NWC REU 1999
May 24 - July 30



Verification of 24-Hour Probabilistic Hurricane Strike Forecasts

Rebecca Pratt, Pam MacKeen, and Harold Brooks



Up until the beginning of this century, the National Weather Service (NWS) had no official method by which to forecast hurricanes. Through the hard research of S. J. Kimball, and later refinements done by Appleman and Jarrell, a method for producing probabilistic hurricane strike forecasts had been derived. Differences of opinion exist among forecasters and between forecasters and users, regarding the meaning of a "good forecast". There are three types of goodness applied to a weather forecast. In this paper, these three type of goodness will be discussed in detail and in respect to the results from my verification of the probabilistic hurricane strike forecasts from 1994 and 1995. With the use of the Brier Score (BS), it is possible to determine the validity for probabilistic forecasts. In this study, I utilized the decomposition of the BS, which allowed me to view exactly what aspect(s) needed improvement. This study showed that in 1994, forecasts were, on average, 4% better than climatology. In 1995, the forecasts, overall, were approximately 17% better than the climatological probability for the season. Possible reasons for the results of my study, and suggestions for improvement among probabilistic hurricane strike forecasts, are discussed.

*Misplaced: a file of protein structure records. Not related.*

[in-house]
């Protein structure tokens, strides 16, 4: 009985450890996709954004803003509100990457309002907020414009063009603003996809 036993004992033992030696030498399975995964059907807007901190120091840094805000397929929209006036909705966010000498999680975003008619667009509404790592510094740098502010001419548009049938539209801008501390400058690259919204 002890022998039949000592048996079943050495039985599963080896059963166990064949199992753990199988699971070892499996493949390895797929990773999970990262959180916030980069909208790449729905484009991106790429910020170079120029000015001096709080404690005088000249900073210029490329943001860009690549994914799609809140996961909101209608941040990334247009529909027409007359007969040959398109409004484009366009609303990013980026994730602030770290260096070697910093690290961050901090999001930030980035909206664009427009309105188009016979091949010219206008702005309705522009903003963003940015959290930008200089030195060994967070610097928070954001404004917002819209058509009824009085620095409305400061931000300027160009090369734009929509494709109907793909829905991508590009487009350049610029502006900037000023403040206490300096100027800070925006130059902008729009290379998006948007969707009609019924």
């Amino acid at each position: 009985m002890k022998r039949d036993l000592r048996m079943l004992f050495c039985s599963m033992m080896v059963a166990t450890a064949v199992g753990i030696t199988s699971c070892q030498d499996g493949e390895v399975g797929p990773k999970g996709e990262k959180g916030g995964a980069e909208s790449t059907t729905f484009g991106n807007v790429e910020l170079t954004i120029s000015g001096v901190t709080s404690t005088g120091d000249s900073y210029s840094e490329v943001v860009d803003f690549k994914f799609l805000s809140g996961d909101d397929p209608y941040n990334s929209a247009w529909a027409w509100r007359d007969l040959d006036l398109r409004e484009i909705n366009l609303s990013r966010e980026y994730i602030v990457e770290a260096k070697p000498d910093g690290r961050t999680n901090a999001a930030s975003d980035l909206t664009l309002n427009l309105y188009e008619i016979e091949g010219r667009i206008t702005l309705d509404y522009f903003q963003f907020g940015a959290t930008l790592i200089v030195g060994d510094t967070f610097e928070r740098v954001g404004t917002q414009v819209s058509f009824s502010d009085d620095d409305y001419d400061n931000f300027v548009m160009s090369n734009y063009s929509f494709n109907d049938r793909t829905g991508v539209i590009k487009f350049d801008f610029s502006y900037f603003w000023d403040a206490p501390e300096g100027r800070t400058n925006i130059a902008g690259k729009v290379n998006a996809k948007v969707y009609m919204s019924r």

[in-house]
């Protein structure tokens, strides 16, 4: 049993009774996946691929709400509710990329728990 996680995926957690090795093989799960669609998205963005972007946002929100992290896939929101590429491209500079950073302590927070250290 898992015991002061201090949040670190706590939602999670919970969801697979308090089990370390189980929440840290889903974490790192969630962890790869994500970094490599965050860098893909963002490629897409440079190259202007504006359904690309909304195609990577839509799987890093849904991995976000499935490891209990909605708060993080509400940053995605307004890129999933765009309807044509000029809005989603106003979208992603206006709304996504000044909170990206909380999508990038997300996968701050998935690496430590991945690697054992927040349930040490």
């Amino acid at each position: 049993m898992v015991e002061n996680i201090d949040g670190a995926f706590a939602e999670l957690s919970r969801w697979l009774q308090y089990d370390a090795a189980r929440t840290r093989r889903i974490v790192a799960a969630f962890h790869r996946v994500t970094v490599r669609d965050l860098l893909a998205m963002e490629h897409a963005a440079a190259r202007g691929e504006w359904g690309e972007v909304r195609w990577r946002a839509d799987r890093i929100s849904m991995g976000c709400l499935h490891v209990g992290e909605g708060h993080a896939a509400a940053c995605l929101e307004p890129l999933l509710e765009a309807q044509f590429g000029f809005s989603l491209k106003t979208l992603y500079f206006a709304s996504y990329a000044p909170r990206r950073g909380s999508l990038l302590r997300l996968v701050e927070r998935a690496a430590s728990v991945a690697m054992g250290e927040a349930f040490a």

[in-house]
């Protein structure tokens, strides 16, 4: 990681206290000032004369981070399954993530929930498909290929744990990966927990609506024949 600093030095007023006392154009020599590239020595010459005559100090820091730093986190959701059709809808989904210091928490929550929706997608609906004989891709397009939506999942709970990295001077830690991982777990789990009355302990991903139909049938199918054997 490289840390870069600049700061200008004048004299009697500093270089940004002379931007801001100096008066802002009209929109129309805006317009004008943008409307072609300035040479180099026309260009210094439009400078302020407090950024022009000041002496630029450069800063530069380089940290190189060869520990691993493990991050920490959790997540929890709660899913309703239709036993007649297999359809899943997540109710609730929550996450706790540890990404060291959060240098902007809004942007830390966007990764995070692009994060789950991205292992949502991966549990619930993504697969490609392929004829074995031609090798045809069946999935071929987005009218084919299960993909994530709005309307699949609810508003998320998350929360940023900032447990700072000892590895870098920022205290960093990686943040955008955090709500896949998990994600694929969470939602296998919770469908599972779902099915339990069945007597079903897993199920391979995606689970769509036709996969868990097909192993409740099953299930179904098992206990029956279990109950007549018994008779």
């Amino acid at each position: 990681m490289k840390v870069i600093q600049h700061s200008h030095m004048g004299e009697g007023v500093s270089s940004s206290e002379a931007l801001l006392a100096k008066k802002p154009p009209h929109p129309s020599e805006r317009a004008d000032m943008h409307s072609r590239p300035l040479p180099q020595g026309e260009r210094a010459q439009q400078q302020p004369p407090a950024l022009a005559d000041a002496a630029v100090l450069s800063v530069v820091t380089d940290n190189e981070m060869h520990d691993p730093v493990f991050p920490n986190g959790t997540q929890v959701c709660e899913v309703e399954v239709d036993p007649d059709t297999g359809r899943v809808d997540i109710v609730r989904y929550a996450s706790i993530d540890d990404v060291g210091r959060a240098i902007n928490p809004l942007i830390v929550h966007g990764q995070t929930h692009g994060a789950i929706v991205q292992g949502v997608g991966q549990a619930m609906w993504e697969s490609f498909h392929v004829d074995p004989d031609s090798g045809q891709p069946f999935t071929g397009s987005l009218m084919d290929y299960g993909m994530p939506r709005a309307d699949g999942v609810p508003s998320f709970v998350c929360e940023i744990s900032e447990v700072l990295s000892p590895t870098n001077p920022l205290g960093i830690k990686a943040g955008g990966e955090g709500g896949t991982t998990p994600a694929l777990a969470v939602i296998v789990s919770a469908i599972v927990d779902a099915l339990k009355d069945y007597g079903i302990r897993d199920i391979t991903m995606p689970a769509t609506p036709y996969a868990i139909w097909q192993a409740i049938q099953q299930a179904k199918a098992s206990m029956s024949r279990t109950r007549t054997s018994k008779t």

Paper available upon request.